Identifying bell-cow running backs can be difficult, but generally, there’s enough of a data sample to gauge the role of players at the most top-heavy position in fantasy football. For instance, Josh Jacobs (RB – Raiders), who was playing on special teams in the preseason, has ascended to the RB1 through 11 games played, averaging over 20 points per game as the Raiders’ engine within the offense. Derrick Henry (RB – Titans), Nick Chubb (RB – Browns), and Austin Ekeler (RB – Chargers) were likely drafted in the first and second rounds of fantasy football drafts, but they each offer high-volume upside in different ways. Ekeler has caught 80 receptions, leading all other running backs, while Henry, Chubb, and Saquon Barkley (RB – Giants) have all handled at least 200 carries. The difficult aspect of targeting bell-cow running backs is how they will be used in a new season, as we’ve seen Dalvin Cook (RB – Vikings), Jonathan Taylor (RB – Colts), and Alvin Kamara (RB – Saints) be productive in spurts. Still, the volatility in production has been less than ideal. Getting a high-volume RB1 in the first or second round should be a priority, even in full-PPR formats.

Trust Proven WR1s

When it comes to going ZeroRB, you need to make sure you’re maximizing a high-floor wideout that also possesses a high ceiling. Stefon Diggs (WR – Bills), Justin Jefferson (WR – Vikings), Davante Adams (WR – Raiders), Tyreek Hill (WR – Dolphins), and Cooper Kupp (WR – Rams) are the current WR1-WR5 in half-PPR formats, showing us that talent and experience in the league outweigh new personnel. Drafting Gabe Davis, JuJu Smith-Schuster (WR – Chiefs), and Terry McLaurin (WR – Commanders) early isn’t the same as going all out for the big-name wideouts who have shown elite production year after year in the league. Trust proven WR1s and don’t try to get cute buying into the hype from beat reporters or other analysts when there are big names still on the board demanding volume with the skillset to finish.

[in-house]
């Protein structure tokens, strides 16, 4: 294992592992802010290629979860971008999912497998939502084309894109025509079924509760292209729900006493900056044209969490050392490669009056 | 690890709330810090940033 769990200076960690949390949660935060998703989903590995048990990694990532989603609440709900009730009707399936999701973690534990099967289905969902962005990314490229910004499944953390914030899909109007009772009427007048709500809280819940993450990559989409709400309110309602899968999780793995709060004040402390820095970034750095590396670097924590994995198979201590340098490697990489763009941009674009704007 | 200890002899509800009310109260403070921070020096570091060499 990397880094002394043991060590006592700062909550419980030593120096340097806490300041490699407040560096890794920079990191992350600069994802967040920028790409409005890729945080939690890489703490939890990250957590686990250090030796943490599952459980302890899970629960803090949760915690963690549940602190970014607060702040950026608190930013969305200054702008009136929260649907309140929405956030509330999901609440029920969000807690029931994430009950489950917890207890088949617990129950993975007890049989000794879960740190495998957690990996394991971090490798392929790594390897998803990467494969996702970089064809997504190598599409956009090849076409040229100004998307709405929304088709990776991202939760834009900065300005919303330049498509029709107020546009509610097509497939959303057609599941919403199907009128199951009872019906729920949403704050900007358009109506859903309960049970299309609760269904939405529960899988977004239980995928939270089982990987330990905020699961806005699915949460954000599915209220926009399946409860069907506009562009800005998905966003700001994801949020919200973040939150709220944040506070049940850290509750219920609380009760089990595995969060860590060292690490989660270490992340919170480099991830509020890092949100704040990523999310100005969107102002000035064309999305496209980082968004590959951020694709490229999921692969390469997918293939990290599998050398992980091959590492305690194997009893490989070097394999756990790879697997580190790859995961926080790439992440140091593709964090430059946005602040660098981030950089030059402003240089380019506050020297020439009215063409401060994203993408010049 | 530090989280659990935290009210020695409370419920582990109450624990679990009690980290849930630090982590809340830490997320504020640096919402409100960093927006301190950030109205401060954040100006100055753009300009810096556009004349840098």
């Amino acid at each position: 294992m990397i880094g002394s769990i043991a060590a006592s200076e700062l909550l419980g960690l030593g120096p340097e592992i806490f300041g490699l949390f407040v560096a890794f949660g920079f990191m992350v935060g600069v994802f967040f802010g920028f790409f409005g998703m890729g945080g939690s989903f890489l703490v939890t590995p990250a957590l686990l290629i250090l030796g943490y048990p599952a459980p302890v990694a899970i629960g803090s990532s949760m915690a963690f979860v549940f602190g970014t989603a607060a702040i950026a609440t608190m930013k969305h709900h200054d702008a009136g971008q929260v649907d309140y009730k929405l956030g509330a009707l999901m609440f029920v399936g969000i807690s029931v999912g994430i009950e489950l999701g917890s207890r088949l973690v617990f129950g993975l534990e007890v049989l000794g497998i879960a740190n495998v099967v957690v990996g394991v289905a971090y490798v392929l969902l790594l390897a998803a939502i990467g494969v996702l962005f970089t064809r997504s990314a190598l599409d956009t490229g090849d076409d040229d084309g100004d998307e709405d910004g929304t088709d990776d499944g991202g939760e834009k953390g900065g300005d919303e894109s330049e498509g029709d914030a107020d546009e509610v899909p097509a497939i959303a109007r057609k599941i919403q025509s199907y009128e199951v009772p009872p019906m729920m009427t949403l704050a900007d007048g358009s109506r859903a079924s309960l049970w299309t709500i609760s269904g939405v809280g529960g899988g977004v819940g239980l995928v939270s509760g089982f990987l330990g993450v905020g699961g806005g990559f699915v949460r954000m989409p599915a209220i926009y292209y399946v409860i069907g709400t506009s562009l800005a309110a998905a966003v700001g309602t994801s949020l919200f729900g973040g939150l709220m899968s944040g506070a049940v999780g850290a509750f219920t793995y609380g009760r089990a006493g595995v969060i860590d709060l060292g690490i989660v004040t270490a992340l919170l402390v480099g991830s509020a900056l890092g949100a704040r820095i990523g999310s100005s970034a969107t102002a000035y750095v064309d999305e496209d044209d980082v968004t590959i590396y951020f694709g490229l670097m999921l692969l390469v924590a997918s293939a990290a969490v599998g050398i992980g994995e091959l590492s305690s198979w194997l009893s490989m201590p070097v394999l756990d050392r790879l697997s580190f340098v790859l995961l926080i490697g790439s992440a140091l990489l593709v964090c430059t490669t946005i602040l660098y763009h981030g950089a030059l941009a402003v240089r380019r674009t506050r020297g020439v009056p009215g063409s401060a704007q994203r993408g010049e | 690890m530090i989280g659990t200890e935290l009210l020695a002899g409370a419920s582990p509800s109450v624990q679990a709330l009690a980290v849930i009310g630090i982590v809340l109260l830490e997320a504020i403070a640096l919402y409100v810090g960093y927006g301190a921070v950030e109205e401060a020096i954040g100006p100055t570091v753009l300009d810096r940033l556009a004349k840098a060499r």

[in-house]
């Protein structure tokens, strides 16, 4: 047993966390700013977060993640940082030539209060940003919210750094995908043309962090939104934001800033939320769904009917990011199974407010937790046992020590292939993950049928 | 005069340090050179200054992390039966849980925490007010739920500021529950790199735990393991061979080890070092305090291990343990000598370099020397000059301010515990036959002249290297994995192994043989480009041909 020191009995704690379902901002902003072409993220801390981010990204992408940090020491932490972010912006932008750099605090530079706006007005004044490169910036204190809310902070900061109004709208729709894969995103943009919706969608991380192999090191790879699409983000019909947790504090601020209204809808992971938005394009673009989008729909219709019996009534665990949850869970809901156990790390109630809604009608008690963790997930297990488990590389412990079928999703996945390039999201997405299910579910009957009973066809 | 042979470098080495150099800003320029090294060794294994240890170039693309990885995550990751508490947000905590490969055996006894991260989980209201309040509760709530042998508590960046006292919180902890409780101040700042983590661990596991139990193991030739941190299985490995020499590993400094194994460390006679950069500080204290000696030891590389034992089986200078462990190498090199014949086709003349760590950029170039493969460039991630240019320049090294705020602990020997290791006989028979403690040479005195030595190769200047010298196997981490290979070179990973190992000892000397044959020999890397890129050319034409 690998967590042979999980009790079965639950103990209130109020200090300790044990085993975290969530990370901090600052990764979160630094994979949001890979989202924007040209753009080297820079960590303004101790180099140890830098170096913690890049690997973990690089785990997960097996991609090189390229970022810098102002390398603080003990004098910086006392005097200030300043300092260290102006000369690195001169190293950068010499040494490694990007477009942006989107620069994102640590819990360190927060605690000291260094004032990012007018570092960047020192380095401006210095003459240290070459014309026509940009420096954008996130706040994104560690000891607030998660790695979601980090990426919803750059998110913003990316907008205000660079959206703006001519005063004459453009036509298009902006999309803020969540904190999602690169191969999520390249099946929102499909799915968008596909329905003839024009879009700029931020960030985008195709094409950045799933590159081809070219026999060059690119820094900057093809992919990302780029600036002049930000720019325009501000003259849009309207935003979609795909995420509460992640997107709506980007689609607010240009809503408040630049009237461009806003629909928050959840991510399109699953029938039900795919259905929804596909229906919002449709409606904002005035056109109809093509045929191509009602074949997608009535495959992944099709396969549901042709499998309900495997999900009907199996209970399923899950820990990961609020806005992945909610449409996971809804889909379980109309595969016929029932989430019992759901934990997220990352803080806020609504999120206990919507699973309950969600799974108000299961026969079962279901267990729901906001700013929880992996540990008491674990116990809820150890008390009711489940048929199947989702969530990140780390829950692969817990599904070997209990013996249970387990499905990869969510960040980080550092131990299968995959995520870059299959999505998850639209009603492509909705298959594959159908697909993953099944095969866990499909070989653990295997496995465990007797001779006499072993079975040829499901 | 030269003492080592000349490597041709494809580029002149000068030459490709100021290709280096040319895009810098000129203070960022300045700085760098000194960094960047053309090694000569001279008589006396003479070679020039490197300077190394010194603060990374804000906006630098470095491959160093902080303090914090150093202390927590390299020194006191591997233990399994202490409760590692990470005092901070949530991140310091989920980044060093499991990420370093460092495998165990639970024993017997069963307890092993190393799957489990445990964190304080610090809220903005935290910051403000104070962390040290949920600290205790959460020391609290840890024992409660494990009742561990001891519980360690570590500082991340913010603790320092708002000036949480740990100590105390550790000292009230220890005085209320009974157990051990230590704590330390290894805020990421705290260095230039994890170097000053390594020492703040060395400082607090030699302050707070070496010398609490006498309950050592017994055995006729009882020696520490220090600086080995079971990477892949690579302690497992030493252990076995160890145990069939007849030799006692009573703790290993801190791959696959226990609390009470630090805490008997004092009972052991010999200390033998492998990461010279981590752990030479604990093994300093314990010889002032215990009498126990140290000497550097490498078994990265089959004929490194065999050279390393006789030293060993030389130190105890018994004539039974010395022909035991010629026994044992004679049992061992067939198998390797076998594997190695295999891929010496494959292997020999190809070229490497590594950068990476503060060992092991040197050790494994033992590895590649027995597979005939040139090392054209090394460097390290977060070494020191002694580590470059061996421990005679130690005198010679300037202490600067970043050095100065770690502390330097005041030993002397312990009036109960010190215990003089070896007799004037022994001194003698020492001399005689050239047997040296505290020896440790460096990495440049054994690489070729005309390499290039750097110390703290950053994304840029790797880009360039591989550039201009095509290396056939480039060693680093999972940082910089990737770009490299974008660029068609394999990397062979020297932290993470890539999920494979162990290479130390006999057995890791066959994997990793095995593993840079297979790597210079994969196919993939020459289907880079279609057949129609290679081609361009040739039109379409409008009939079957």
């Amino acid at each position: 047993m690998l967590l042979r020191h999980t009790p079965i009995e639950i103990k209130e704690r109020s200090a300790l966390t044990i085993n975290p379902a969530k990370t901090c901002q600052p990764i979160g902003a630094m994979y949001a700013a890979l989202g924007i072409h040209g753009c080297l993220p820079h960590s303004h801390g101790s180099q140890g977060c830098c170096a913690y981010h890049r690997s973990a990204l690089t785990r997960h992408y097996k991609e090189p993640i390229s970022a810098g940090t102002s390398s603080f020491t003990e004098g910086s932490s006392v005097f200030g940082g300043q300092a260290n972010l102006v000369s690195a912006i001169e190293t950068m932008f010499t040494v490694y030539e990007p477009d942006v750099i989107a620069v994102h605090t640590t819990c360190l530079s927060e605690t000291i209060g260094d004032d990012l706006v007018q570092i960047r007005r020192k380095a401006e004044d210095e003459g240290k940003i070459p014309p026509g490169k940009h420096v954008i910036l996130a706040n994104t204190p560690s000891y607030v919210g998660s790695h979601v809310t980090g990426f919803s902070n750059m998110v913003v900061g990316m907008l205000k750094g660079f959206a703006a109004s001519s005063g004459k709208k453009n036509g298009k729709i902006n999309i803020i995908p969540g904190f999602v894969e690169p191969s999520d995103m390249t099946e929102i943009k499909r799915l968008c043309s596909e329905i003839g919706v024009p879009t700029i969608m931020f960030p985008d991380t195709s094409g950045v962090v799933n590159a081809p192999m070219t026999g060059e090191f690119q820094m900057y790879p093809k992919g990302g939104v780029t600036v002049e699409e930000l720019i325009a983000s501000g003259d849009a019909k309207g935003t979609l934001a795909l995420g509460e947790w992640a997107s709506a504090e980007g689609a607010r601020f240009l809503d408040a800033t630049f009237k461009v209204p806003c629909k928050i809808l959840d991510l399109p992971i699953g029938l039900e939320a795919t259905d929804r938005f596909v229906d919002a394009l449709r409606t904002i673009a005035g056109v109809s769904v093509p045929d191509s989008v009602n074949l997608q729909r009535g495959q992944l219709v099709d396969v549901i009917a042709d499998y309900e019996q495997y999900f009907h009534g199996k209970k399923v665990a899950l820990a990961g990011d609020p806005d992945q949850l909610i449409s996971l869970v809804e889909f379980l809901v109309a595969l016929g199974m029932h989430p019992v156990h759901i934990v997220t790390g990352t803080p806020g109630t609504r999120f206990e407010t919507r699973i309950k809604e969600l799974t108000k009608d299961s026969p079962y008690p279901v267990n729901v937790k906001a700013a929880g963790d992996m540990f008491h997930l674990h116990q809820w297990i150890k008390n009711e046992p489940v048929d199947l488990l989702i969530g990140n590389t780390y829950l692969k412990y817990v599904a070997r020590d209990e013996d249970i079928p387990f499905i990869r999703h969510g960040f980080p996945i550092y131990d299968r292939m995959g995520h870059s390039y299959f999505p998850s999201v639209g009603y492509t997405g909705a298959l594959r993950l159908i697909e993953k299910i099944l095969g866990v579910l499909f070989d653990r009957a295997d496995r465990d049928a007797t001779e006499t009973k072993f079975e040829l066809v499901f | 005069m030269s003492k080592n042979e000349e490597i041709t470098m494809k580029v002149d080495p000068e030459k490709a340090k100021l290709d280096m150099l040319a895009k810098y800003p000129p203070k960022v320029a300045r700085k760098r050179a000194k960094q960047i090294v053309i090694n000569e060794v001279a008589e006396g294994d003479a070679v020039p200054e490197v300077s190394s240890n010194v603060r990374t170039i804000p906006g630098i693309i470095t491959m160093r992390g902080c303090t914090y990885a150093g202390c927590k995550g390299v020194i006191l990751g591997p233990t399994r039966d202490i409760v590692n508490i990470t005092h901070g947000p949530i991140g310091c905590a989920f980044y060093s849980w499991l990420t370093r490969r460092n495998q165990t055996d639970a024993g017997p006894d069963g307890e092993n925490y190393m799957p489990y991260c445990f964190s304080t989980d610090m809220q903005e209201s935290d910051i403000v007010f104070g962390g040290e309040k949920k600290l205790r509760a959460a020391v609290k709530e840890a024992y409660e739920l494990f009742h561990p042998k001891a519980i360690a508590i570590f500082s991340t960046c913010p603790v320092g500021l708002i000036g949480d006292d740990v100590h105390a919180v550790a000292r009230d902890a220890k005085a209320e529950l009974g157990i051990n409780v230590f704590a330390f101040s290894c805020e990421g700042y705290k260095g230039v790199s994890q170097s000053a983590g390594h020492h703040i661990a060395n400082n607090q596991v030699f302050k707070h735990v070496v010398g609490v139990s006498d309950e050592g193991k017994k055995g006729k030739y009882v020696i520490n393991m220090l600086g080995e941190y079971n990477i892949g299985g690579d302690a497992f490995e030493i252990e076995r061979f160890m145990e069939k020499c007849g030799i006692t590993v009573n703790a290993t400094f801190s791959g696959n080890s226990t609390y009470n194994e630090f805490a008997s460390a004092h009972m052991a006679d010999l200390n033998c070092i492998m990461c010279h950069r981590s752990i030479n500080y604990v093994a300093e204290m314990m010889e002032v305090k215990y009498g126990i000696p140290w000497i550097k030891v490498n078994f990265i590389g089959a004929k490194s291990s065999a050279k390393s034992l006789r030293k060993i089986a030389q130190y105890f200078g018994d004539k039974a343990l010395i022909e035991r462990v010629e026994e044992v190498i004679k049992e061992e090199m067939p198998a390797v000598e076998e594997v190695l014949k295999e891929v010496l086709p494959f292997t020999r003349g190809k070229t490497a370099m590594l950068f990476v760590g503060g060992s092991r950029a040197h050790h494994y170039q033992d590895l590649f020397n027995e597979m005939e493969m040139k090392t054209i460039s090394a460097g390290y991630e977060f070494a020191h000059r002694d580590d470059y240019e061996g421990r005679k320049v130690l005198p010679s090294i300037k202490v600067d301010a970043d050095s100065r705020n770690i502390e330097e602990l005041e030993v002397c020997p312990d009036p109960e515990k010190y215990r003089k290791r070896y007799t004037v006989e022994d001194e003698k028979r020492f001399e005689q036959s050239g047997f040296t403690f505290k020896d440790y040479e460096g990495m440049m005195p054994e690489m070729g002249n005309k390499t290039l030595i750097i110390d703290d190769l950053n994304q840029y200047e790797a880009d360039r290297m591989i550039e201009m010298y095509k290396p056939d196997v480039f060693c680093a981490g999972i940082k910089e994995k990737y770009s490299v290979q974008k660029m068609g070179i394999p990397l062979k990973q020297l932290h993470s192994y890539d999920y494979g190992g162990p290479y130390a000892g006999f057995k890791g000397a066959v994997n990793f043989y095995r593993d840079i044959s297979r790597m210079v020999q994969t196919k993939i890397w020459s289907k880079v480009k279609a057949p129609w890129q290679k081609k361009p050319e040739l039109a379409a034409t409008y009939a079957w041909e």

Fade The Hype

Last but arguably the most important piece of advice when it comes to re-drafting players this season has to be fading the hype. Whether it’s high-profile rookies, players landing on new teams, or players who popped in the playoffs or during another small sample size, trusting your gut instinct and going with proven talent usually wins out. As previously mentioned, players like Gabe Davis, A.J. Dillon (RB – Packers), Russell Wilson (QB – Broncos), and Robert Tonyan (TE – Packers) have popped in the past, but buying into the pre-season hype surrounding them, which inevitably raises their ADP in fantasy drafts, can quickly burn fantasy managers in the long term. If you like a player for whatever reason, trust your gut, and fade the hype surrounding other pricey prospects, who are immediately pressured into producing high-floor, high-ceiling finishes due to ADP. Play the board and get your guys, but don’t feel pressured to reach on a player that gained hype throughout the offseason, as it often results in disappointing results that sink your chances of making the fantasy playoffs.

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Matthew MacKay is a featured writer for FantasyPros. For more from Matthew, check out his archive and follow him @Matt_MacKay_.